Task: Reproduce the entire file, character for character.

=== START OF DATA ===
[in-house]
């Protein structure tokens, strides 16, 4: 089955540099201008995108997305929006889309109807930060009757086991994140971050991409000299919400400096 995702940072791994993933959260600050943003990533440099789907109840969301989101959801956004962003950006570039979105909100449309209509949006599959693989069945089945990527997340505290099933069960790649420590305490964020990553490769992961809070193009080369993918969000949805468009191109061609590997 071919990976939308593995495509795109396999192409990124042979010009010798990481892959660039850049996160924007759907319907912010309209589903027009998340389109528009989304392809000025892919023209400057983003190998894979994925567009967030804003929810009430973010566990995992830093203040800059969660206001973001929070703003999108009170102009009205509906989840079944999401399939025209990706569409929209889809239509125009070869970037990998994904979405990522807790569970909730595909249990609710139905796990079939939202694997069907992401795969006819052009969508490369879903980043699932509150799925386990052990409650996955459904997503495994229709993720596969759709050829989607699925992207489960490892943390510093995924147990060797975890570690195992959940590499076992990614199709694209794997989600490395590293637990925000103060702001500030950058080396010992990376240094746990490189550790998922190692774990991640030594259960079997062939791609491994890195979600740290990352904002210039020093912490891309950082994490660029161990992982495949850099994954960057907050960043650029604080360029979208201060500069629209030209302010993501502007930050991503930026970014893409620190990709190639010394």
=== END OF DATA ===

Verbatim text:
[in-house]
């Protein structure tokens, strides 16, 4: 089955540099201008995108997305929006889309109807930060009757086991994140971050991409000299919400400096 995702940072791994993933959260600050943003990533440099789907109840969301989101959801956004962003950006570039979105909100449309209509949006599959693989069945089945990527997340505290099933069960790649420590305490964020990553490769992961809070193009080369993918969000949805468009191109061609590997 071919990976939308593995495509795109396999192409990124042979010009010798990481892959660039850049996160924007759907319907912010309209589903027009998340389109528009989304392809000025892919023209400057983003190998894979994925567009967030804003929810009430973010566990995992830093203040800059969660206001973001929070703003999108009170102009009205509906989840079944999401399939025209990706569409929209889809239509125009070869970037990998994904979405990522807790569970909730595909249990609710139905796990079939939202694997069907992401795969006819052009969508490369879903980043699932509150799925386990052990409650996955459904997503495994229709993720596969759709050829989607699925992207489960490892943390510093995924147990060797975890570690195992959940590499076992990614199709694209794997989600490395590293637990925000103060702001500030950058080396010992990376240094746990490189550790998922190692774990991640030594259960079997062939791609491994890195979600740290990352904002210039020093912490891309950082994490660029161990992982495949850099994954960057907050960043650029604080360029979208201060500069629209030209302010993501502007930050991503930026970014893409620190990709190639010394």